I can't do this for the life of me, I should be able to. Argh.

For the relation 3x^2 - y^2 = 7, show that y'' = -21/y^3.

Do I use implicit differentiation after re-arranging for y?

I'm stuck. :|

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- Mar 30th 2008, 05:59 PMJeavusEasy Relation Second Derivate Proof
I can't do this for the life of me, I should be able to. Argh.

For the relation 3x^2 - y^2 = 7, show that y'' = -21/y^3.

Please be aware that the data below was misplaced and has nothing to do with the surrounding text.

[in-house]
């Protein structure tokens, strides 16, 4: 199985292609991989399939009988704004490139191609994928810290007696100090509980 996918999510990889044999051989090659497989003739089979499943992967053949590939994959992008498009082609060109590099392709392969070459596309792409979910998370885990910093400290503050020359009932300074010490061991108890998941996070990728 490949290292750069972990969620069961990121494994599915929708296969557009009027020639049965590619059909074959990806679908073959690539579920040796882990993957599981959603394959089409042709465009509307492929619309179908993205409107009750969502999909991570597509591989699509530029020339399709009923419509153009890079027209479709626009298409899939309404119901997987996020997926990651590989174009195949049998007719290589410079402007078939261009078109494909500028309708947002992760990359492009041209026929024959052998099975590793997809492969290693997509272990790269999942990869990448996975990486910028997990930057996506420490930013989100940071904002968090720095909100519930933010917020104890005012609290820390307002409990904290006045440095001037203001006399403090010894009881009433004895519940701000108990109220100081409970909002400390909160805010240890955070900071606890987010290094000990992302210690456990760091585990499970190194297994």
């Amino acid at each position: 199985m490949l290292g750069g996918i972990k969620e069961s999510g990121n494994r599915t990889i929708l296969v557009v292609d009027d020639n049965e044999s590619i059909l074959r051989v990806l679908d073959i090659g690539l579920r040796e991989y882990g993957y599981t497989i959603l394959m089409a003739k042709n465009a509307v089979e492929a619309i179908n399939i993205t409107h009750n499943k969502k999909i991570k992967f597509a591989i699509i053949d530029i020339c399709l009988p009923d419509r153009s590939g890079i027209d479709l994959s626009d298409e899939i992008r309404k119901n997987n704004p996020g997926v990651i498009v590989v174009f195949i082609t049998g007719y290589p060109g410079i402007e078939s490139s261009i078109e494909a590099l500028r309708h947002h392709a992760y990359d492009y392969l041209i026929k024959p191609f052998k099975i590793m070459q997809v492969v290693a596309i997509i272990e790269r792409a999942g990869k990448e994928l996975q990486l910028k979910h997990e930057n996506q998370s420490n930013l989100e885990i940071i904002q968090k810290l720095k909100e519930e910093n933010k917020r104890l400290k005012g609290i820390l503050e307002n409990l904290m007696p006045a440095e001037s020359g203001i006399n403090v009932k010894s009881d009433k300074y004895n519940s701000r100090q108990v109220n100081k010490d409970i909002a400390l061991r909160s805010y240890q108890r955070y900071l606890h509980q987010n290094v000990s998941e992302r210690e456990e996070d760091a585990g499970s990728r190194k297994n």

Do I use implicit differentiation after re-arranging for y?

I'm stuck. :| - Mar 30th 2008, 06:28 PMMathnasium
Solving for y:

$\displaystyle y = (3x^2-7)^{\frac{1}{2}}$

Then, using the chain rule:

$\displaystyle y' = \frac{1}{2} (3x^2 - 7)^{- \frac{1}{2}}*(6x) = \frac {3x}{(3x^2-7)^{\frac{1}{2}}}$

Now, differentiating again, using the quotient rule:

$\displaystyle y'' = \frac{3(3x^2-7)^{\frac{1}{2}} - 3x* \frac{1}{2} (3x^2-7)^{- \frac{1}{2}}(6x)}{3x^2-7}$

which does work out to $\displaystyle \frac{-21}{y^3}$.

Let me know if you have trouble with the simplifying, but I assume your question was more about the differentiation.